In cancer treatment, surgery remains the best option for removing tumors from affected patients. Successful resection is achieved by the complete removal of tumor cells so as not to cause a resurgence of the cancer. One technique that can aid in recovery rates is fluorescence image-guided surgery (FGS).
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The problems with traditional tumor detection and surgery techniques
Typically, margin positivity rates can reach up to 60% and some are considerably less. Cancer surgery relies heavily on visual inspection and physical examination (palpation) by surgeons as well as intraoperative histopathological examination of frozen tumor margins.
However, these methods have their limitations. The naked eye cannot detect certain structures, palpation is limited in sensitivity and is decreasingly being used in favor of robotic techniques, and histopathological analysis of frozen tumors can be time-consuming.
Common preoperative imaging techniques include magnetic resonance imaging (MRI), computerized tomography (CT), and positron emission tomography (PET) but, even though they are effective, there is still a margin of error in surgical margin positivity rate.
It follows that by improving them, a less time-consuming and more effective level of surgical analysis and success can be achieved. Fluorescence image-guided surgery is gaining prominence in this field for this reason.
Fluorescence image-guided surgery – a brief history
The first use of this technology was in 1948 when intravenous fluorescein sodium was used to enhance intracranial neoplasms by G.E. Moore and their team. In recent years FGS has been utilized more widely as new and more effective fluorophores have been developed.
The prominence of FGS as a surgical imaging technique in cancer treatment can be seen by the exponential growth of published articles. In 1990 this was close to zero and grew to 850 in 2018. FGS has achieved a number of clinical successes over the years.
The field of fluorescence image-guided surgery is predicted to grow over the coming years as more clinical research is focused on the techniques. It is a highly effective method that has led to a marked improvement in cancer resection and recovery rates.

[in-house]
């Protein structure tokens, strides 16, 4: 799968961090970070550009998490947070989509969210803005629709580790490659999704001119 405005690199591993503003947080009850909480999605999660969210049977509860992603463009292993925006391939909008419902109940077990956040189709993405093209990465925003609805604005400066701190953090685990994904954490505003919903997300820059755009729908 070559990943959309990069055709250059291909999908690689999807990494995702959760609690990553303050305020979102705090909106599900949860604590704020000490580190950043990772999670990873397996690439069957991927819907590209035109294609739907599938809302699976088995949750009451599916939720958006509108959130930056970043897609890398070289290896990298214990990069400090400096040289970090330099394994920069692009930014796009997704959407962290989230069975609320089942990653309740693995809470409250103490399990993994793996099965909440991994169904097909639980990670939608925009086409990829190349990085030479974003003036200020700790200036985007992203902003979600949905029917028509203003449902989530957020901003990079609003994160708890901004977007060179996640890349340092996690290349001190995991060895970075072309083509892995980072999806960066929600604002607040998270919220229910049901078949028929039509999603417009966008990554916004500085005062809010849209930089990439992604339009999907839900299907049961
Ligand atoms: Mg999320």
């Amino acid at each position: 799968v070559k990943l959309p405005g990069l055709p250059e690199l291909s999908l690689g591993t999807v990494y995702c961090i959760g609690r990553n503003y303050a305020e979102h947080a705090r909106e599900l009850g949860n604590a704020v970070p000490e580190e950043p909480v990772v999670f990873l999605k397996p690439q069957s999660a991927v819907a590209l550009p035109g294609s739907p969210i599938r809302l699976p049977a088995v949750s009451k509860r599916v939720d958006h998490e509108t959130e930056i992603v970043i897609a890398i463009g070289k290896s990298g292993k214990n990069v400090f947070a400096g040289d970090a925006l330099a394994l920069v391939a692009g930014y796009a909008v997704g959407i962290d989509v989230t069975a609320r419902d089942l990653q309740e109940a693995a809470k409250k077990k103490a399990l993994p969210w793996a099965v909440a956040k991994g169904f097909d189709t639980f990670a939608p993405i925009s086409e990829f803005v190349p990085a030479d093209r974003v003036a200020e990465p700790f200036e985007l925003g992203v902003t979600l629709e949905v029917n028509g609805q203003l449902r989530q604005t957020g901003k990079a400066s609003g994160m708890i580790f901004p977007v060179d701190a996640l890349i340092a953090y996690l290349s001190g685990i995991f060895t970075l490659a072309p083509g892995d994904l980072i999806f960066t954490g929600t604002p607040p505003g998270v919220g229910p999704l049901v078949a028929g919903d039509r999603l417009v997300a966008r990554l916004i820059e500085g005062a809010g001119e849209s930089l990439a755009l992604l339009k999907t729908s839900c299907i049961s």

How Image-guided Surgery Works
Fluorescence image-guided surgery utilizes two distinct but complementary technologies. These are fluorescence probes and an imaging technique.
The fluorescence probe is usually an organic molecule, for example, a dye or a biomacromolecule (for example, a fluorescent protein) or even a nanomaterial (like a quantum dot). The probe needs to be able to accumulate in the cancerous tissue and not the surrounding healthy tissue.
A limited number of fluorescence probes have been approved by the United States Food and Drug and Administration, even though many do fulfill the aforementioned criteria. The main probes that are approved for clinical purposes are indocyanine green, methylene blue, fluorescein sodium, and 5-Aminolevulinic acid.
Of the aforementioned probes, indocyanine green is the most widely used of the probes. It is a water-soluble near-infrared probe that has been used in 60% of all FGS studies due to its high degree of tissue penetration, high safety index, and low rate of allergic reaction.
The imaging device used has to meet certain critical criteria. Again, the FDA has only approved a limited amount of imaging systems for FGS. The criteria are as follows:
- Ability to overlay white-light and fluorescence images in real-time